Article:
Sustainable Growth & Economic Prosperity
Sub-Theme: Franklin will expand and retain business and job opportunities within the community as well as the county.
Franklin has a heritage of economic stability, defying many of the struggles faced in other communities and the nation. This heritage is a result of a dedication to sustainable growth through thoughtful public policy decisions and well‐managed developments. The community values the diversity of high‐quality and high worth places–the mix of suburban and downtown shopping districts that serve the community’s needs and are magnets for out‐of‐town visitors; a vibrant corporate and office environment that is the home to industry‐leading businesses of all sizes; well‐designed and maintained parks and recreational gathering places that also focus on historical, cultural, or natural attributes; and opportunities to pursue a wide range of activities without leaving the community.
City leaders also understand the importance of having a self‐sustaining economic engine that through collaboration and partnership with both private and public entities supports efforts that attract, retain, and create quality jobs to ensure a diverse economic base, a resilient and growing tax base, and thriving neighborhoods.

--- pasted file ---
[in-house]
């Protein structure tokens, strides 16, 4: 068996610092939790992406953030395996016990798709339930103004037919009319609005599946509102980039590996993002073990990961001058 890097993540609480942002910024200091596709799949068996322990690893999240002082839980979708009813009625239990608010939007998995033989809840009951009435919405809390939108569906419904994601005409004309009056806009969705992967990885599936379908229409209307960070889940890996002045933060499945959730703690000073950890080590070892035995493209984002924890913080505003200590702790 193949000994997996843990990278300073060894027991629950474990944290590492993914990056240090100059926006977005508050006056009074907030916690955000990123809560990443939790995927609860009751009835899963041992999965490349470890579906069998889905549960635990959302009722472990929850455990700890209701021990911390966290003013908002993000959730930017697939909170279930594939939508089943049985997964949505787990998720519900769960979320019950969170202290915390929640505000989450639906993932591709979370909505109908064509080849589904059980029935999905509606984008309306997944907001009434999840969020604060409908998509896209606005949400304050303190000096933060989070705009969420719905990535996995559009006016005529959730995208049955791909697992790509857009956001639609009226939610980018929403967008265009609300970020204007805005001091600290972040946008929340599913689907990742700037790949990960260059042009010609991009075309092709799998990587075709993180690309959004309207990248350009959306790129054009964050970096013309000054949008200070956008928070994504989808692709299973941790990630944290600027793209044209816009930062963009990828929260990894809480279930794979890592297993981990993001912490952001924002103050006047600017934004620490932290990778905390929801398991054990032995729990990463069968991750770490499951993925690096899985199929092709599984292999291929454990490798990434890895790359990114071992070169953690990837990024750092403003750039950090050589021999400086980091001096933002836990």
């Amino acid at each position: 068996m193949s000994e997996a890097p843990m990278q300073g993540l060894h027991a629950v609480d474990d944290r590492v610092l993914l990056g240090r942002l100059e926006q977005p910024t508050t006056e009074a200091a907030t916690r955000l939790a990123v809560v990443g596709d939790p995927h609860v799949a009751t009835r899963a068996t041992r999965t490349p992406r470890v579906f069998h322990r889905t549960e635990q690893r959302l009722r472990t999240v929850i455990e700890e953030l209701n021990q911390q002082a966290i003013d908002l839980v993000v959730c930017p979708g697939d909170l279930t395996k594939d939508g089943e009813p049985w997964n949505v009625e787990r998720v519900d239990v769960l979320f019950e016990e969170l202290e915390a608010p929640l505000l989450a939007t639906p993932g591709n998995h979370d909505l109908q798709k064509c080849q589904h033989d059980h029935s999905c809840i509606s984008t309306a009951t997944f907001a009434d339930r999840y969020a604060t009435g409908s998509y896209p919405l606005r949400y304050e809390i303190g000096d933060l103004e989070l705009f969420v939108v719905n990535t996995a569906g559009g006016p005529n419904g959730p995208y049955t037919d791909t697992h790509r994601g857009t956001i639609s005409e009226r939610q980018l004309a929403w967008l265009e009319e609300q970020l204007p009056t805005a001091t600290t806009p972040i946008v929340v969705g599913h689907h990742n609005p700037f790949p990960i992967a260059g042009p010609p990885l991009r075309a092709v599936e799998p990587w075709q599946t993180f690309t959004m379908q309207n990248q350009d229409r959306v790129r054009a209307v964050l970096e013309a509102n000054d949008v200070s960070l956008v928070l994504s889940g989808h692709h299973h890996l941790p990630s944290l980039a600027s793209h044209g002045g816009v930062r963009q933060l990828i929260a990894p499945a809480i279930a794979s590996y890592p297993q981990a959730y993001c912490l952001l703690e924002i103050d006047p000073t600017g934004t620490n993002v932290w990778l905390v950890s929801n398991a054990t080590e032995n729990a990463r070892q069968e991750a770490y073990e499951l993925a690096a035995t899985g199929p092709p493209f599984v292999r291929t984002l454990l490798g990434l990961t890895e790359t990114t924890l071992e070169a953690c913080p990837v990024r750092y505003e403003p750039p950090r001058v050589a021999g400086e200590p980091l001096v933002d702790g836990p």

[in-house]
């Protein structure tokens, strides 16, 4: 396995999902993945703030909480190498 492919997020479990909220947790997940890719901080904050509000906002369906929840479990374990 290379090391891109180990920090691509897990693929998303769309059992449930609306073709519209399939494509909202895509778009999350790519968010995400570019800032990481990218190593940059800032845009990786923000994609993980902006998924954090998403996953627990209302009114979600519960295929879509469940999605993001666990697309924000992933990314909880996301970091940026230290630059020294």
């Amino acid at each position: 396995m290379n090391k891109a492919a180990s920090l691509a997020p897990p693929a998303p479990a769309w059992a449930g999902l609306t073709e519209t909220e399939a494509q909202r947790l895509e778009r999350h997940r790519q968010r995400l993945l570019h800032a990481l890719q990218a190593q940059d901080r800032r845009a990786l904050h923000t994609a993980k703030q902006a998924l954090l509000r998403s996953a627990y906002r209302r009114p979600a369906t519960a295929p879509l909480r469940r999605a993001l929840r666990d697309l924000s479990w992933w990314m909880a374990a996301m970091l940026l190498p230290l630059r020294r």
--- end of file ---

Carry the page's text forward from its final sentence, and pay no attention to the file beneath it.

There are five goals in this sub-theme:
Goal: To increase the number of jobs in the city over the previous year.
As shown above, job growth in Franklin has continued to eclipse goals set through our strategic plan, until the COVID-19 pandemic. Williamson County and Franklin as a whole have continued strong and steady employment growth. A favorable business climate, good schools and excellent civic amenities continue to contribute to a healthy economy. More jobs create more opportunities and more interest in people about Franklin. The significant contraction of jobs in 2020 due to the pandemic will take time to recover.
Baseline: Jobs in Franklin, Civilian Labor Force Summary, Labor Monthly Report, State of Tennessee - July Annually. https://www.tn.gov/workforce/general-resources/major-publications0/major-publications-redirect/public-reports-redirect/labor-market-reports.html
Goal: To maintain the unemployment rate within the city over the previous year below the county and state levels.
Recovering from the global economic recession, Franklin set a goal for itself to both decrease the unemployment rate in the City and to maintain it at a lower level than either Williamson County or the State of Tennessee. Unemployment in Franklin peaked in FY 2009 at 8.3% and has been declining annually. This was achieved for a decade, until the COVID-19 pandemic hit in March 2020. The current rate of 6.5 is still significantly lower than the State of Tennessee and national averages, and follows historic trends where the City unemployment rate has been at least 2% lower than the state average.
Source: Tennessee Department of Labor and Workforce Development Labor Market Report. (Source: Civilian Labor Force Summary, Labor Monthly Report, July annually). https://www.tn.gov/workforce/general-resources/major-publications0/major-publications-redirect/public-reports-redirect/labor-market-reports.html